Wednesday, April 26, 2017
Breaking News
Home » Environment » Due West: By Dan Whipple » Who Were the First Americans?
Clovis points from various sites in North America (Image courtesy of the Center for the Study of the First Americans, Texas A&M University)
Clovis points from various sites in North America (Image courtesy of the Center for the Study of the First Americans, Texas A&M University)

Who Were the First Americans?

There is a petroglyph panel in northern Wyoming has been reliably dated by archaeologists to about 12,400 years before the present. This makes it a very early record of human habitation in the American West.

And not long ago, you could have said that it was among the very earliest records of people living in the Rockies. For about 60 years, researchers have believed that humans known as the Clovis peoples migrated from Asia via the Bering land bridge and settled in North America, gradually working their way down into South America, incidentally driving the Pleistocene giants like the mammoth and mastodon to extinction along the way.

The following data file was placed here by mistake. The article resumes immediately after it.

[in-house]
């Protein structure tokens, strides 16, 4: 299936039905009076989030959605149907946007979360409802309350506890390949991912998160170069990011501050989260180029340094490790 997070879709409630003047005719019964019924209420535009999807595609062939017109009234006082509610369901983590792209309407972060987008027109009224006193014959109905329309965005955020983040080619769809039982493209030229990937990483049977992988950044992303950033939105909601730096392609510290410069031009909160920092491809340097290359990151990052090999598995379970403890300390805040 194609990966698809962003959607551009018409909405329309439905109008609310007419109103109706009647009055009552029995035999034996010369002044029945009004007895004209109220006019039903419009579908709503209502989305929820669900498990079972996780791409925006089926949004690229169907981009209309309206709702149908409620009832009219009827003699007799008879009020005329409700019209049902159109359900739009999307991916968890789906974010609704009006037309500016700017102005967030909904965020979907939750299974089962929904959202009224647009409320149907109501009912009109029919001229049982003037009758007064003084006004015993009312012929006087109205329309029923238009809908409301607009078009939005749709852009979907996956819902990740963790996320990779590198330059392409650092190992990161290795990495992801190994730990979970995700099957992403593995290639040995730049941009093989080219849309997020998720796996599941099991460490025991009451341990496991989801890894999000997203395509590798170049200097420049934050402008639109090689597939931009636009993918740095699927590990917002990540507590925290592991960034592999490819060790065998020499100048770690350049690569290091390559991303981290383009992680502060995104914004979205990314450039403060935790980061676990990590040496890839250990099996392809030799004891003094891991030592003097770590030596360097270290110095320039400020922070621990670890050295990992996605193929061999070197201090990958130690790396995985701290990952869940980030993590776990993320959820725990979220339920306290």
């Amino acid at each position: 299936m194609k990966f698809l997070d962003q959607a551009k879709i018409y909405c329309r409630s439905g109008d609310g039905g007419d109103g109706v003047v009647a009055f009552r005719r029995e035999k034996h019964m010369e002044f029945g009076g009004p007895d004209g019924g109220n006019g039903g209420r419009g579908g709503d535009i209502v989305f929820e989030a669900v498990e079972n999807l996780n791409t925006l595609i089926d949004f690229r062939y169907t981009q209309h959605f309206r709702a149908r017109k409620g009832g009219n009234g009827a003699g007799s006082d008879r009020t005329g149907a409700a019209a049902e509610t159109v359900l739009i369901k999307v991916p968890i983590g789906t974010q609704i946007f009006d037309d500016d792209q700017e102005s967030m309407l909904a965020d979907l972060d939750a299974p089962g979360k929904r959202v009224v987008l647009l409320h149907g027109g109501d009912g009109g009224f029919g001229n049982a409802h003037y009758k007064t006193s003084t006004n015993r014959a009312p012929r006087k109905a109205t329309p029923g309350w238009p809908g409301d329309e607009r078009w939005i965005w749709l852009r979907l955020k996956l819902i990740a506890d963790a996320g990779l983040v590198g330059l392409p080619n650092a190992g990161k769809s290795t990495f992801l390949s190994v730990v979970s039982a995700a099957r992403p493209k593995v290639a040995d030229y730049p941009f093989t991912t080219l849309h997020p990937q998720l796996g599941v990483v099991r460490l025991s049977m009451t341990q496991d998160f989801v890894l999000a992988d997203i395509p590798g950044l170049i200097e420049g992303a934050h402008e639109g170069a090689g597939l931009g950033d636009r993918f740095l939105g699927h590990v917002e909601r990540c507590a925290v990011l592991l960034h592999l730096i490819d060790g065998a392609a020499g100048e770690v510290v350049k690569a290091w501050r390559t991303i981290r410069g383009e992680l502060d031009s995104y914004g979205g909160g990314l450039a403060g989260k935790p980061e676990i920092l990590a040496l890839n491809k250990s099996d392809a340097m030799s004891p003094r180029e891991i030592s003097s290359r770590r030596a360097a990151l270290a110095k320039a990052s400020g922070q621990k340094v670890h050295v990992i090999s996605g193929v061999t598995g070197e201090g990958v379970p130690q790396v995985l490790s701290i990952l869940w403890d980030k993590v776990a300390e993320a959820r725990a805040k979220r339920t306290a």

But this week researchers have published new carbon dates of Clovis sites that indicate that the Clovis cultures arrived about 11,050 years ago and survived only until about 10,900 years before the present. These new dates, which overturn wisdom about the peopling of America accepted since 1950, means that humans very likely inhabited the continent long before the Clovis.

This in turn means that the family trees of today’s Indian tribes will have to be rewritten. Clovis peoples probably were not the progenitors of all later Native Americans, as previous research has long maintained. It may also mean that the verdict of “not guilty” can be returned on the charge against the Clovis of killing off the Pleistocene giants.

Some Native Americans claim that they have “always” inhabited the continent, an idea that conflicts with the available evidence. But this new evidence helps to push back the dates of habitation much further, getting a little closer to always.